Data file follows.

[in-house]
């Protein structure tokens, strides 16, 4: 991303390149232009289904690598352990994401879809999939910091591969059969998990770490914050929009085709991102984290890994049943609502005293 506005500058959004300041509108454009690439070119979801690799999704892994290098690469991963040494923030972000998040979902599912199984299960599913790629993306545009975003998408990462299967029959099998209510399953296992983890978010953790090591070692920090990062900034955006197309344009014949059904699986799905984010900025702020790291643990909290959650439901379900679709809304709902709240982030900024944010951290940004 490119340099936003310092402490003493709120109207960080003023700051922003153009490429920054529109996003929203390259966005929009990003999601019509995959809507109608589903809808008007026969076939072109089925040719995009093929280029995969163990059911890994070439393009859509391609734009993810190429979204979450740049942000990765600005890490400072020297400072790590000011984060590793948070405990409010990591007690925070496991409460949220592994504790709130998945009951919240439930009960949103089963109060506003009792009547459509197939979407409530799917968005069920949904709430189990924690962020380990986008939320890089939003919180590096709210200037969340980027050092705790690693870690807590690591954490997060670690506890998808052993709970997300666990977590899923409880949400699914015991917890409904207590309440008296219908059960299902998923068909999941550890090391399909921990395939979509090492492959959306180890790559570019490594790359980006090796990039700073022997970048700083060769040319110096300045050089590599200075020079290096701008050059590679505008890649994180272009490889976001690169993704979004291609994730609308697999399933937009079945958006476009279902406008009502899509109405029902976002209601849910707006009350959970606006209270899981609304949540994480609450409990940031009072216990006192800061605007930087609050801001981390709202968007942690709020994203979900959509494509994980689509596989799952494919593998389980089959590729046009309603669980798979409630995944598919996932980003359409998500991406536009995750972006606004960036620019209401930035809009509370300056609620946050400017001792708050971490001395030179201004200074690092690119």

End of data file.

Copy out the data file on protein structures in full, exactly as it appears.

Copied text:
[in-house]
């Protein structure tokens, strides 16, 4: 991303390149232009289904690598352990994401879809999939910091591969059969998990770490914050929009085709991102984290890994049943609502005293 506005500058959004300041509108454009690439070119979801690799999704892994290098690469991963040494923030972000998040979902599912199984299960599913790629993306545009975003998408990462299967029959099998209510399953296992983890978010953790090591070692920090990062900034955006197309344009014949059904699986799905984010900025702020790291643990909290959650439901379900679709809304709902709240982030900024944010951290940004 490119340099936003310092402490003493709120109207960080003023700051922003153009490429920054529109996003929203390259966005929009990003999601019509995959809507109608589903809808008007026969076939072109089925040719995009093929280029995969163990059911890994070439393009859509391609734009993810190429979204979450740049942000990765600005890490400072020297400072790590000011984060590793948070405990409010990591007690925070496991409460949220592994504790709130998945009951919240439930009960949103089963109060506003009792009547459509197939979407409530799917968005069920949904709430189990924690962020380990986008939320890089939003919180590096709210200037969340980027050092705790690693870690807590690591954490997060670690506890998808052993709970997300666990977590899923409880949400699914015991917890409904207590309440008296219908059960299902998923068909999941550890090391399909921990395939979509090492492959959306180890790559570019490594790359980006090796990039700073022997970048700083060769040319110096300045050089590599200075020079290096701008050059590679505008890649994180272009490889976001690169993704979004291609994730609308697999399933937009079945958006476009279902406008009502899509109405029902976002209601849910707006009350959970606006209270899981609304949540994480609450409990940031009072216990006192800061605007930087609050801001981390709202968007942690709020994203979900959509494509994980689509596989799952494919593998389980089959590729046009309603669980798979409630995944598919996932980003359409998500991406536009995750972006606004960036620019209401930035809009509370300056609620946050400017001792708050971490001395030179201004200074690092690119």